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NASHVILLE, TN Permit No. 22

700 Norwood Drive Nashville, TN 37204

Summer 2010 Volume XXXVII Number 2

ADDRESS SERVICE REQUESTED

Represent Your Class Father Ryan’s Alumni Association consists of over 10,000 living alumni worldwide. Today there is more communication between the school and our alumni than ever before, from our website to Irish Ayes to mailings and e-blast messages. Additionally, the Alumni Association hosts numerous events to keep our alumni connected. However, as good as these outreach methods are, they cannot replace the personal link that a Class Rep has when writing emails, letters and making phone calls to build interest in reunions, Annual Fund, special events and capital projects. To learn more about becoming a Class Rep, visit www.fatherryan.org/alumni.

A Tradition of Faith, Knowledge, Service

w w w. f a t h e r r y a n . o r g


Table of Contents Pat Langdon Retires .............................................. 1 Alumni Awaken the Faith ...................................... 3 Spotlight on Faculty, Staff and Students ............. 4 Father Black Award . .............................................. 6 Class of 2010 Graduates ....................................... 8 Athletics . .............................................................. 10 Flood Recovery .................................................... 14 Founder of Rachel’s Challenge Visits ................. 16 40 Years of Women (Cover Story) ...................... 18 Catholic HEART Work Camp ............................... 23 Legacy Gala . ........................................................ 24 Reunions .............................................................. 25 Class Notes .......................................................... 26 Weddings/Births .................................................. 28 In Memoriam ....................................................... 29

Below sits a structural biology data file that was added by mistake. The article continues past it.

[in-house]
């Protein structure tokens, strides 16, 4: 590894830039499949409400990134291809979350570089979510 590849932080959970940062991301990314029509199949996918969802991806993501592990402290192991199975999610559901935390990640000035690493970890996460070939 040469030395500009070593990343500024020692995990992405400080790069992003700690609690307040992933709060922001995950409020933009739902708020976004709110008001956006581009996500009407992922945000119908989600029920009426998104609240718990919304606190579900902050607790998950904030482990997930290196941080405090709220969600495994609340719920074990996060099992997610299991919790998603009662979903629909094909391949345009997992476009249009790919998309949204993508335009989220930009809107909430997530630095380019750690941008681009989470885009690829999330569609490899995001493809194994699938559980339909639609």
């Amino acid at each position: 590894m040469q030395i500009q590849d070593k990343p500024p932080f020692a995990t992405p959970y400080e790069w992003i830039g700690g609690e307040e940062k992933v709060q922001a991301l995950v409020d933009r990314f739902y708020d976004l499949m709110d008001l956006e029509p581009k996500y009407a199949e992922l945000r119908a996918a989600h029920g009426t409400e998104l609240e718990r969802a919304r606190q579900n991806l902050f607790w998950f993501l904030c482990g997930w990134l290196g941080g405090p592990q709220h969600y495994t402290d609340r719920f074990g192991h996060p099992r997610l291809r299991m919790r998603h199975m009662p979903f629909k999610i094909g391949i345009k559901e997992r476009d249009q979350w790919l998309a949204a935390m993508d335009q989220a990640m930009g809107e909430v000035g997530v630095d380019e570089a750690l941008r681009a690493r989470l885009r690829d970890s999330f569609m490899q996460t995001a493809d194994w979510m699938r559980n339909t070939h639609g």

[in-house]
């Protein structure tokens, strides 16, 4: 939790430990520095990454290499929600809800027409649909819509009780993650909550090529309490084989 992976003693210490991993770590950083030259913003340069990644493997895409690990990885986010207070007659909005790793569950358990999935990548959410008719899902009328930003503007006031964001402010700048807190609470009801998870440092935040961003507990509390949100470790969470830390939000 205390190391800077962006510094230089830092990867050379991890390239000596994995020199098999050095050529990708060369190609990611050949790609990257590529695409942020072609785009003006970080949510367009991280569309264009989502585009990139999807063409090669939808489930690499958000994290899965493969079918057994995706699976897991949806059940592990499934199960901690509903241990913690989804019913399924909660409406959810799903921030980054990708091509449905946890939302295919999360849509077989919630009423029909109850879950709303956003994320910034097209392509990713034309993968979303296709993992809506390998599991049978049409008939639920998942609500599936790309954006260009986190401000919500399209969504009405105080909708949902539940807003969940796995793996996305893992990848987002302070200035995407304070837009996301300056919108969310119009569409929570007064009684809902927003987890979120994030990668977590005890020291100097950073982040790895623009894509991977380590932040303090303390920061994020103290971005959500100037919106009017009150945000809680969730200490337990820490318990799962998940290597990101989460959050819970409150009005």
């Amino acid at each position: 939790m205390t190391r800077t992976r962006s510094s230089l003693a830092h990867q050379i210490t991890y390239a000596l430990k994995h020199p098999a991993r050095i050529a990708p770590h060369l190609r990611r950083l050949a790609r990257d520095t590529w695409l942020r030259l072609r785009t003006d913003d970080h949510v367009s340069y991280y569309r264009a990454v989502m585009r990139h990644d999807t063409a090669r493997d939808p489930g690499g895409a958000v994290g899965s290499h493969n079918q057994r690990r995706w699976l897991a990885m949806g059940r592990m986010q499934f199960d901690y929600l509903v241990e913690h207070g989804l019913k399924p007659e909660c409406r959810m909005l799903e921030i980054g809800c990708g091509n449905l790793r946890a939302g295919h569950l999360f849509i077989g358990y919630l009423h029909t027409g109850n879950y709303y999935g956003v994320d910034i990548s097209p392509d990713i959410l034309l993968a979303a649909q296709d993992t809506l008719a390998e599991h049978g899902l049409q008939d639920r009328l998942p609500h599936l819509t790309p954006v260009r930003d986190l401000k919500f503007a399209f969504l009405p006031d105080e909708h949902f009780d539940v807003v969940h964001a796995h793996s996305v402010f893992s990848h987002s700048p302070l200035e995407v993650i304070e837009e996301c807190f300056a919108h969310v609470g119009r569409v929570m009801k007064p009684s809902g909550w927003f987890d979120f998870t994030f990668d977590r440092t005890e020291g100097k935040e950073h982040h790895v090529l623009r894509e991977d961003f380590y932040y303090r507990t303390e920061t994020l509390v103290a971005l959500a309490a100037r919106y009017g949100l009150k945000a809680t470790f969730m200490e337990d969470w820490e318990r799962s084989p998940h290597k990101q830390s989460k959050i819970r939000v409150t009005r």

Administration Jim McIntyre, President Paul Davis ’81, Principal Connie Steinmetz, Chief Financial Officer Sara Hayes, Academic Dean Carolyn Evans, Dean of Students Tim Forbes ’93, Dean of Campus Ministry and Student Life Pat Lawson ’93, Athletic Director

Board of trustees Executive Committee Patrick J. Nolan III ’69, Chair Judy Komisky Orr ’75, Vice-Chair James Sochovka, Finance Committee Chair Rev. Ed Steiner, Secretary-Treasurer Tommy Bradley ’81, Membership Committee Chair

Committee Chairs Brett Wesnofske ‘88, Facilities Committee Chair Philip M. Mattingly, Sr. ’69, Advancement Committee Chair

Board Members Antoine Agassi Rev. Mark Beckman David Bohan ’66 Mary Brennan Betty Lou Burnett Lori Copeland Chamberlain Warner C. Hassell Judith E. Hoover Steve Janicak Rev. Patrick J. Kibby ’73 Dr. Robert Labadie Robert J. Mendes Stephen P. Mullins ’75 Rick Olszewski John Siedlecki

Ex-Officio Members Most Rev. David R. Choby ’65 Rev. David Perkin, V.G. James A. McIntyre Dr. Therese Williams

LIFE TRUSTEES W. Irvin Berry ’46 Thomas G. Connor Sr. ’60 John J. Cunningham Sr. William H. Farmer ’65 Edward B. Gore J. Terry Hunter Vincent T. Phillips John C. Shea ’51 William F. Smith Edward A. Stack

From the Advancement Office

Annual Fund Breaks All-Time Record

The 2009-2010 year marks a record breaking one for Father Ryan’s Annual Fund. Thanks to the generosity of our donors, a total of $484,737 was raised, exceeding our $375,000 goal. The total also exceeds the previous record by almost $100,000—an increase of 27%—making this year’s Annual Fund the most successful in history!

In Memoriam WILLIAM “BILL” F. ALEXANDER - Father of Billy Alexander, Philip Alexander ‘88 and Molly Mahoney and husband of Helen Alexander, former faculty member. CHRISTINE E. BAIRD - Wife of Bill Baird, Jr. ‘46 and mother of Marc T. Baird and Will Baird ‘84. JOHN “ERNIE” BEAZLEY ‘72.